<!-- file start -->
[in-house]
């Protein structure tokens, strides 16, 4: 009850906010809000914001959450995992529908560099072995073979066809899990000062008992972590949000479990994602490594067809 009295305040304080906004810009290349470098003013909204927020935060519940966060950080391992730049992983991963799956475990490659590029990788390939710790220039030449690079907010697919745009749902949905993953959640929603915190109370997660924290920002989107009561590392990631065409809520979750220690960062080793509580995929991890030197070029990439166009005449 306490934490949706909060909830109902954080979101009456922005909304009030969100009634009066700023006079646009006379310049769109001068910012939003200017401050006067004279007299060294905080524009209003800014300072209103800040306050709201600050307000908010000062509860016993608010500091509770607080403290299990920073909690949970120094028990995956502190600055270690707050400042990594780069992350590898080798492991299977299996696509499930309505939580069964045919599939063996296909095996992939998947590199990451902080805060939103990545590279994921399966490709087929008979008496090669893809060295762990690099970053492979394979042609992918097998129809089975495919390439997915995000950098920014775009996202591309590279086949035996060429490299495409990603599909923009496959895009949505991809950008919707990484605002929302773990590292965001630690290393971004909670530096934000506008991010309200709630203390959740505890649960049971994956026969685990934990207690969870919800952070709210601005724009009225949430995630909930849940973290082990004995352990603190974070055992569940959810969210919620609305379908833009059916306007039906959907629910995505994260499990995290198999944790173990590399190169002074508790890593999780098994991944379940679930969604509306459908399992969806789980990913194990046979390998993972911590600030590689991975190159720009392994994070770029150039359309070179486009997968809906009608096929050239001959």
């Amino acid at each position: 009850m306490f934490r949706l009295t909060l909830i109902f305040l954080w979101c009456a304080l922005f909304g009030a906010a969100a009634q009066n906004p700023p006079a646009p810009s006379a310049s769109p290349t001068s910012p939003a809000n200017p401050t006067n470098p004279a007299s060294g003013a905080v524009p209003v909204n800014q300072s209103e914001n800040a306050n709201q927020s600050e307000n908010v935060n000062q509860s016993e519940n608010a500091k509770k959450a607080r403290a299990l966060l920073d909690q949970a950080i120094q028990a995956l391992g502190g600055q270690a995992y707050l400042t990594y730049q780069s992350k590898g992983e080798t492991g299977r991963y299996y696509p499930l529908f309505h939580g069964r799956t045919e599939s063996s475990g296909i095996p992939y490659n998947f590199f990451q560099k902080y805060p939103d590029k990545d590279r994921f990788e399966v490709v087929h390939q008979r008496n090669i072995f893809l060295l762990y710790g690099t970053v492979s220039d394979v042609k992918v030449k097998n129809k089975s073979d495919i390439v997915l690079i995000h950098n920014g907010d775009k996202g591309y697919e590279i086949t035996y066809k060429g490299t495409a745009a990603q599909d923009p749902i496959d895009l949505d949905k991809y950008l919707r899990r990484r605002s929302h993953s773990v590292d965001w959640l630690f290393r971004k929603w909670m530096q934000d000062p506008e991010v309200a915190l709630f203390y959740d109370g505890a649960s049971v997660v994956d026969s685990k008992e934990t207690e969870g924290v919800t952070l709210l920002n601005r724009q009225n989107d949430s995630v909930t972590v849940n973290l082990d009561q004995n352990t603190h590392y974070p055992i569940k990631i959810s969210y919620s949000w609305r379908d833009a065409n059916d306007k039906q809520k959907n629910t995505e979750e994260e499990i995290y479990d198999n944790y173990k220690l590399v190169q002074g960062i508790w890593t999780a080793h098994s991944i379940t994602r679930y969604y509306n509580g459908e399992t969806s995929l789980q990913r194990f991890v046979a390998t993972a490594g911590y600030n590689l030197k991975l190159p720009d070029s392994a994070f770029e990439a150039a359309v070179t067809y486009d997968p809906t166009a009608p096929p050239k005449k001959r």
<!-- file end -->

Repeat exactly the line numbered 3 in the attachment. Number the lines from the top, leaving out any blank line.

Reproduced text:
């Amino acid at each position: 009850m306490f934490r949706l009295t909060l909830i109902f305040l954080w979101c009456a304080l922005f909304g009030a906010a969100a009634q009066n906004p700023p006079a646009p810009s006379a310049s769109p290349t001068s910012p939003a809000n200017p401050t006067n470098p004279a007299s060294g003013a905080v524009p209003v909204n800014q300072s209103e914001n800040a306050n709201q927020s600050e307000n908010v935060n000062q509860s016993e519940n608010a500091k509770k959450a607080r403290a299990l966060l920073d909690q949970a950080i120094q028990a995956l391992g502190g600055q270690a995992y707050l400042t990594y730049q780069s992350k590898g992983e080798t492991g299977r991963y299996y696509p499930l529908f309505h939580g069964r799956t045919e599939s063996s475990g296909i095996p992939y490659n998947f590199f990451q560099k902080y805060p939103d590029k990545d590279r994921f990788e399966v490709v087929h390939q008979r008496n090669i072995f893809l060295l762990y710790g690099t970053v492979s220039d394979v042609k992918v030449k097998n129809k089975s073979d495919i390439v997915l690079i995000h950098n920014g907010d775009k996202g591309y697919e590279i086949t035996y066809k060429g490299t495409a745009a990603q599909d923009p749902i496959d895009l949505d949905k991809y950008l919707r899990r990484r605002s929302h993953s773990v590292d965001w959640l630690f290393r971004k929603w909670m530096q934000d000062p506008e991010v309200a915190l709630f203390y959740d109370g505890a649960s049971v997660v994956d026969s685990k008992e934990t207690e969870g924290v919800t952070l709210l920002n601005r724009q009225n989107d949430s995630v909930t972590v849940n973290l082990d009561q004995n352990t603190h590392y974070p055992i569940k990631i959810s969210y919620s949000w609305r379908d833009a065409n059916d306007k039906q809520k959907n629910t995505e979750e994260e499990i995290y479990d198999n944790y173990k220690l590399v190169q002074g960062i508790w890593t999780a080793h098994s991944i379940t994602r679930y969604y509306n509580g459908e399992t969806s995929l789980q990913r194990f991890v046979a390998t993972a490594g911590y600030n590689l030197k991975l190159p720009d070029s392994a994070f770029e990439a150039a359309v070179t067809y486009d997968p809906t166009a009608p096929p050239k005449k001959r």